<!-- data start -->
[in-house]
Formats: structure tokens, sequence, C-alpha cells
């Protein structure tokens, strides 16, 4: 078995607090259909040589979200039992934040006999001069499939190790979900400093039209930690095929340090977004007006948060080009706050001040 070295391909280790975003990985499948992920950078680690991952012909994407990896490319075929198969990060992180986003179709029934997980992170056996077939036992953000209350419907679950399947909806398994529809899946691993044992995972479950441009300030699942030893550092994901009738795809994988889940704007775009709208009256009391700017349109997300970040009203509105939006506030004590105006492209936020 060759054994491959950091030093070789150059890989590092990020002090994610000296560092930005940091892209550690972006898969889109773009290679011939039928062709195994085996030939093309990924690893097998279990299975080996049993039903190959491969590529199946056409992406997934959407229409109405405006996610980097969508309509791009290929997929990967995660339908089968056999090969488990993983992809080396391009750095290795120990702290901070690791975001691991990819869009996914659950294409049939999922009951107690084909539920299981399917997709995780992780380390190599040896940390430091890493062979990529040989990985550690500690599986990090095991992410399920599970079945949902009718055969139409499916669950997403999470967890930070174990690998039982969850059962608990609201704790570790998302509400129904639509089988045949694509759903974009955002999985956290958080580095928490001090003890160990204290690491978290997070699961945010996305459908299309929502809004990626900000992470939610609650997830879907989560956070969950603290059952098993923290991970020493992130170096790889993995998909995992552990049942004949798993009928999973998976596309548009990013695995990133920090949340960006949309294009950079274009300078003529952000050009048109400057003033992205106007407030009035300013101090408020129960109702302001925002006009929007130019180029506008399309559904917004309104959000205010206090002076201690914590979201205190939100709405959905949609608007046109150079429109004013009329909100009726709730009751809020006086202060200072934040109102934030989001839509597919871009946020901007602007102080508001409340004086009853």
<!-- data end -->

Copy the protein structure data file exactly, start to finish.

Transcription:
[in-house]
Formats: structure tokens, sequence, C-alpha cells
């Protein structure tokens, strides 16, 4: 078995607090259909040589979200039992934040006999001069499939190790979900400093039209930690095929340090977004007006948060080009706050001040 070295391909280790975003990985499948992920950078680690991952012909994407990896490319075929198969990060992180986003179709029934997980992170056996077939036992953000209350419907679950399947909806398994529809899946691993044992995972479950441009300030699942030893550092994901009738795809994988889940704007775009709208009256009391700017349109997300970040009203509105939006506030004590105006492209936020 060759054994491959950091030093070789150059890989590092990020002090994610000296560092930005940091892209550690972006898969889109773009290679011939039928062709195994085996030939093309990924690893097998279990299975080996049993039903190959491969590529199946056409992406997934959407229409109405405006996610980097969508309509791009290929997929990967995660339908089968056999090969488990993983992809080396391009750095290795120990702290901070690791975001691991990819869009996914659950294409049939999922009951107690084909539920299981399917997709995780992780380390190599040896940390430091890493062979990529040989990985550690500690599986990090095991992410399920599970079945949902009718055969139409499916669950997403999470967890930070174990690998039982969850059962608990609201704790570790998302509400129904639509089988045949694509759903974009955002999985956290958080580095928490001090003890160990204290690491978290997070699961945010996305459908299309929502809004990626900000992470939610609650997830879907989560956070969950603290059952098993923290991970020493992130170096790889993995998909995992552990049942004949798993009928999973998976596309548009990013695995990133920090949340960006949309294009950079274009300078003529952000050009048109400057003033992205106007407030009035300013101090408020129960109702302001925002006009929007130019180029506008399309559904917004309104959000205010206090002076201690914590979201205190939100709405959905949609608007046109150079429109004013009329909100009726709730009751809020006086202060200072934040109102934030989001839509597919871009946020901007602007102080508001409340004086009853």